There are two ways for a head coach to deal with the sort of uncertainty brought to bear by the Raiders.
There’s the Lane Kiffin approach _ show up at the Senior Bowl without a Raiders shield in sight, wearing a gray hat with an NFL logo, decline comment on the record, but send out as many smoke signals as possible to let people know Al Davis has stripped the coach of any authority and that continued employment isn’t necessarily a foregone conclusion.
Or there’s the Bill Callahan approach _ named “captain of the coaches” following the trade of Jon Gruden to the Tampa Bay Buccaneers, he simply rolled up his sleeves, went to work and conducted himself as a head coach should until finally informed three weeks later when invited by Davis to talk about a contract to be head coach.
As Cable surfaces in Mobile, Ala., this week for the Pro Bowl, expect him the Callahan approach. If Cable talks at all, it will be something along the lines of what he said at the end of the season. He’s already on record as saying he thought he’d be back, no reason to alter that approach now. He’ll wear the right gear and may even have “Team of the Decades” stamped on his forehead.
The Callahan and Cable situations, other than the fact that they’re both offensive line coaches who at the time had the support of their respective locker rooms (that changed dramatically for Callahan following the 2003 season), were dramatically different in that the former was the natural choice to lead a veteran team coming off consecutive division titles and the latter is 9-19 with a youthful team that has no history of success.
Unless Davis has told Cable directly he will remain on the job _ something even Adam Schefter’s definitive “Cable will return story” didn’t claim _ he’s simply working on the assumption he will be the coach until told otherwise.
Judging by how Cable handled the Randy Hanson and ESPN firestorms, he’s not going to need a vote of confidence, whether public or private, to remain sane.
Kiffin, who said later he understood his first-year “honeymoon” to be over after a 4-12 season, couldn’t handle not knowing what Davis was saying and doing behind his back. He couldn’t believe it when he someone outside the organization told him James Lofton had been hired as the wide receivers coach without his knowledge. Kiffin had talked with Lofton, but that was as far as it went.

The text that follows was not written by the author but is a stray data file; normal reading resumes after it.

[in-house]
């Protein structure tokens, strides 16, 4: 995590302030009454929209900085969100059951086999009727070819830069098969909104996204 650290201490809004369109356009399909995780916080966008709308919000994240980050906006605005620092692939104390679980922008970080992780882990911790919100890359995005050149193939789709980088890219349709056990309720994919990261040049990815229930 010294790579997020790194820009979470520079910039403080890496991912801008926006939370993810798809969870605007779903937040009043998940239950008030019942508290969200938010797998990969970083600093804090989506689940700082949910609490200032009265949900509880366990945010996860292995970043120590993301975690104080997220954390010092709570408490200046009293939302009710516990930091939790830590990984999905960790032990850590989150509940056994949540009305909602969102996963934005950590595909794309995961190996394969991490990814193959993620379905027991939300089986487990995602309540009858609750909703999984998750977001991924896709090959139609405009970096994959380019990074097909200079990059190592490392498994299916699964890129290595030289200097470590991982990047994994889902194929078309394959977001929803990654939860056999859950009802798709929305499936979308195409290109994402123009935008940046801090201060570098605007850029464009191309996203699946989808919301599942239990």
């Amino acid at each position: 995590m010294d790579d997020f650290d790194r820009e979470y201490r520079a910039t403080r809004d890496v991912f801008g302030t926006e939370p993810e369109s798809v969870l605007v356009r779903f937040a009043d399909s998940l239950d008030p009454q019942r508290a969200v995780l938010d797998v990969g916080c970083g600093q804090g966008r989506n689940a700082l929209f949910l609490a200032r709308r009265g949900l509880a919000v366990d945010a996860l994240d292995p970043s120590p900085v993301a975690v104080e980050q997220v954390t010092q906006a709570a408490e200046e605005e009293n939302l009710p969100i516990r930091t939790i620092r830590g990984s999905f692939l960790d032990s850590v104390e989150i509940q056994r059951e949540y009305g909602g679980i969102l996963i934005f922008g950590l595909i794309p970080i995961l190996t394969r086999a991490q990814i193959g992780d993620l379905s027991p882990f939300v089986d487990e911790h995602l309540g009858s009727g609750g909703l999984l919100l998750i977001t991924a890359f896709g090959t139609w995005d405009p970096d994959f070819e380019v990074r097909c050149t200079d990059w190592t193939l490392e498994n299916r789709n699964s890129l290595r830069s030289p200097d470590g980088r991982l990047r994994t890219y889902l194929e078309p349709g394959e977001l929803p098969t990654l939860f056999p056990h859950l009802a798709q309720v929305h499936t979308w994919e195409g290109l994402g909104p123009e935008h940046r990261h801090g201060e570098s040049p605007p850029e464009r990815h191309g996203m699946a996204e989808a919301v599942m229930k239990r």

He played the martyr and began planning an exit strategy.
The silence never seemed to bother Callahan. He was the obvious choice for the job, and many, including myself, figured he’d been told beforehand and that the Raiders simply had elected not to make the decision public. They’d tell us when they felt like it.
The assumption turned out to be wrong. Callahan wasn’t called in to talk contract until March 12 and his hiring was announced March 13.
Davis explained why he proceded that way the following day when Callahan was introduced.
“I wanted to see and we wanted to see Bill function in that role to see how the organization would operate, how would we do in the free-agent market,” Davis said. “And we felt after a short period of time we could compete with anyone.”
The same thing is going on with Cable. Davis is waiting and watching. Even if he’s already decided Cable will be back, there’s no reason to tell him or even his own public relations staff. No reason to let him get comfortable.
— The Chicago Sun-Times is reporting the Chicago Bears hope to interview Hue Jackson for their offensive coordinator opening. Jackson interviewed with the Raiders for an undisclosed position, believed to be offensive coordinator. The Raiders said they have conducted no interviews for the head coaching position.
ESPN is reporting Jackson will meet with the Bears Tuesday.
— Looking for some kind of Raiders angle in this year’s Super Bowl? None of their castoffs have made it to this year’s big game _ not a player on either roster who has spent time with the Raiders.
Instead, you’ve got Aaron Kromer, the Saints running game and offensive line coach. Kromer, by the way, worked for the Raiders under Gruden and with Gruden at Tampa Bay and is an aspiring offensive coordinator under Sean Payton.
Hmm . . .
— When tight end Dallas Clark made the Super Bowl, a Miller was elevated to the Pro Bowl from alternate status. Unfortunately, it was Heath Miller, the first alternate from the Pittsburgh Steelers, and not Zach Miller, the second alternate from the Raiders.
Heath Miller caught 76 passes for 789 yards and six touchdowns, Zach Miller had 66 receptions for 805 yards and three touchdowns.
— Peyton Manning insists his young receivers, such as Pierre Garcon and Austin Collie, do an extra hour and a half of film study with him one day a week. That’s above and beyond what they do with their position groups.
You’ll notice the Colts aren’t huge into shifts and motions, either. They just kill you with precision execution that comes from repetitive practice and a gifted quarterback who gets angry if things aren’t perfect.
The Raiders aren’t big into shifts and motions, either. But it’s as if the two teams, when it comes to the passing game, aren’t even playing the same sport.
Of course it’s a game of talent, but it’s also huge parts coaching and executing, matching players to a scheme, and getting those players to think and play as one.